The streets of New York City are a fantastic place for on-the-go history lessons, even when the subject is the unlikely success of a Japanese automaker. For one week, a classic Subaru 360 micro-car, the first production car the company ever produced, sat shivering on the snow-covered streets of my lower Manhattan neighborhood. Its wheels looked like they belonged on a lawnmower, while the bizarrely bulbous exterior makes the 360 look like something that just crawled out from under a rock. A child seat in the back was either proof of the owner's sense of humor, or a sign of parental neglect. Built from 1958 to 1971, the 360 was rear-wheel-drive and powered by a 423cc (for North America) 2-cylinder engine. The top speed is reportedly 60 mph, though this is likely downhill and with a strong tailwind.
For better or for worse, this strange little car helped put Subaru on the road to future success in the United States. Not that much (if any) credit actually goes to the woefully flawed 360 itself. Even a fan of automotive underdogs must admit the 360 was poorly built, underpowered, and ill-handling. Never officially brought into the U.S. by Subaru, it was automotive maverick Malcolm Bricklin who handled importation of the 360. Unfortunately, this scenario only complicated sales, servicing, and a supply of spare parts – big problems when you own a car that falls apart by the time you get to the end of your driveway. In 1969, Consumer Reports rated the 360 "Not Acceptable" – the first time ever the magazine had given such a low score – due to the 360's lack of power and serious safety issues.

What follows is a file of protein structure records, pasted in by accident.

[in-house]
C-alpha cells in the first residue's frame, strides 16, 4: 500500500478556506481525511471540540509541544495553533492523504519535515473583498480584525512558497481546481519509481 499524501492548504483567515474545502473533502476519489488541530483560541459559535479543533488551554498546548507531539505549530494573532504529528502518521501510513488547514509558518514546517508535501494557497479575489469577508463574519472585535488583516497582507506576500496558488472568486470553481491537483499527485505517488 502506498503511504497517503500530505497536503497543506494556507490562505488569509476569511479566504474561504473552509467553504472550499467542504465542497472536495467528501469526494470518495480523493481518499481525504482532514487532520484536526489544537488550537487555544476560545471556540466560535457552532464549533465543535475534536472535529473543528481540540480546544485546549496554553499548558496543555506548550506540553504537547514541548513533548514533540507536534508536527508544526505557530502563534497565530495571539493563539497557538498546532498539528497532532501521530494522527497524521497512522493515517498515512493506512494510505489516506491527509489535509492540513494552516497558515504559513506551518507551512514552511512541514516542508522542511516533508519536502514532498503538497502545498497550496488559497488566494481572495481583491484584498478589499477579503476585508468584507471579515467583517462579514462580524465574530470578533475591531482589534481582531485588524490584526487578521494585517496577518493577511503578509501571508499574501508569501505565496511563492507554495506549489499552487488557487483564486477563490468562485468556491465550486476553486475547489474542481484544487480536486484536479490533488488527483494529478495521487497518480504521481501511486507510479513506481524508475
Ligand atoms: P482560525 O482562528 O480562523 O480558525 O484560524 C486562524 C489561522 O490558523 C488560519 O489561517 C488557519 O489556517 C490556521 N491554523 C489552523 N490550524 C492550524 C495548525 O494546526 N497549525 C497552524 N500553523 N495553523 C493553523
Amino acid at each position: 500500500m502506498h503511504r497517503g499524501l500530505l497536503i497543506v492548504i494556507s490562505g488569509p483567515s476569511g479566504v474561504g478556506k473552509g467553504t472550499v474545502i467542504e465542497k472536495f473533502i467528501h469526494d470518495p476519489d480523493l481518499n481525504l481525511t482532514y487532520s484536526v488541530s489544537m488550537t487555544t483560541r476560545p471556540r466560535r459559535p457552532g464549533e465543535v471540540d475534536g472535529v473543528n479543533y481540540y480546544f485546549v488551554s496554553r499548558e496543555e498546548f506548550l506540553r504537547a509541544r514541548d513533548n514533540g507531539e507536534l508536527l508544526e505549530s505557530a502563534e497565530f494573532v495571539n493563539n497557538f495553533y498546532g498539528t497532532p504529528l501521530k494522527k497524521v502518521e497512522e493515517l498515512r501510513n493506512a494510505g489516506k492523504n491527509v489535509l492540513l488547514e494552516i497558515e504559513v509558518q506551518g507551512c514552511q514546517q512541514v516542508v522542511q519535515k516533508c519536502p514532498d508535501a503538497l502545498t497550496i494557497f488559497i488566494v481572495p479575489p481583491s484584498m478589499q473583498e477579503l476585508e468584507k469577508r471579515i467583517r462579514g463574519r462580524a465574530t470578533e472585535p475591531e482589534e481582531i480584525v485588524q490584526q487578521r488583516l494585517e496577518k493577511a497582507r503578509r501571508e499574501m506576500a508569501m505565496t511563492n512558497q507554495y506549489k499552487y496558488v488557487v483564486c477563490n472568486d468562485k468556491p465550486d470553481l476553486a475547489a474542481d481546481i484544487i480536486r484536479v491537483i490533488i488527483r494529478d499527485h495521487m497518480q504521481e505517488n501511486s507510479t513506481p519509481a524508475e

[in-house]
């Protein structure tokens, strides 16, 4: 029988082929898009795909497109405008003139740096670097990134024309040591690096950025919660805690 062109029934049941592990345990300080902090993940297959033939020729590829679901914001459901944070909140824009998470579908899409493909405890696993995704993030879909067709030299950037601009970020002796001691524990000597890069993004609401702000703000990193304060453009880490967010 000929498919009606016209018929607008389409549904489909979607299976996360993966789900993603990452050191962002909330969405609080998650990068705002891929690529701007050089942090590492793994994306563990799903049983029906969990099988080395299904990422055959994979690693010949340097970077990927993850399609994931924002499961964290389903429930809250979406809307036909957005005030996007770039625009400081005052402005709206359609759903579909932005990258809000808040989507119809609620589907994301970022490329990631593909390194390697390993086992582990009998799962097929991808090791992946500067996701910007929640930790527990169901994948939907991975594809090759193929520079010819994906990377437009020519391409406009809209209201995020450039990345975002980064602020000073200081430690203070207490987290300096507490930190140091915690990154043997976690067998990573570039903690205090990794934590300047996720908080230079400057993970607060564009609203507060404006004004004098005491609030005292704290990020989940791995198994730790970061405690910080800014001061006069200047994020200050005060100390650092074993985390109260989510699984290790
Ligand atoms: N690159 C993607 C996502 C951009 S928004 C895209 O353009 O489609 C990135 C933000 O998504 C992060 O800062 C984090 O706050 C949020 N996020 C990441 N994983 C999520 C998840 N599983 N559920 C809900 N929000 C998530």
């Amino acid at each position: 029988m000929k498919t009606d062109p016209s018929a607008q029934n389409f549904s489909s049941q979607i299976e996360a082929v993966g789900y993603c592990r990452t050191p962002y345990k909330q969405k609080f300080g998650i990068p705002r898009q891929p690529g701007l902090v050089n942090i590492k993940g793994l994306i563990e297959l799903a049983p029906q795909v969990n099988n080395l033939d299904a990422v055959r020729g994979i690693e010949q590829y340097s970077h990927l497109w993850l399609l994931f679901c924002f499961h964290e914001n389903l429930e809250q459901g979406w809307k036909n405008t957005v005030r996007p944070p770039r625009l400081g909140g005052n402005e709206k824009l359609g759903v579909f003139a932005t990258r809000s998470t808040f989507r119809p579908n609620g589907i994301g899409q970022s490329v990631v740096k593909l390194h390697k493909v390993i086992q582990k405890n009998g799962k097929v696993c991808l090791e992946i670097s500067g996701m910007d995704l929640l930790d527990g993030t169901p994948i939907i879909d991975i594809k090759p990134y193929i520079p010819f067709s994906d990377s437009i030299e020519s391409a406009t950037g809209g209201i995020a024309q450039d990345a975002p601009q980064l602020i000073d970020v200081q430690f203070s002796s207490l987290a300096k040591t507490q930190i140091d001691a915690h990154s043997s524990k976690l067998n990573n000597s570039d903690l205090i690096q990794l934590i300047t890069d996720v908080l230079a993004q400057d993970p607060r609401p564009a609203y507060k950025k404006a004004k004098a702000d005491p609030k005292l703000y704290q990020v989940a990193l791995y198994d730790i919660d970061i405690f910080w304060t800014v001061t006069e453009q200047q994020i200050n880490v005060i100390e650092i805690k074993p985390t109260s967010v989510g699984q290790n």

In the end, Subaru got things right with its all-wheel-drive lineup of vehicles, such as the Legacy, , and Forester. Last year was a sales record for Subaru of America, with total sales of 263,820 vehicles. This is a 22 percent increase over 2009 levels – the brand's previous record sales year – and is miles away from the company's inauspicious entry into the North American market more than 40 years ago.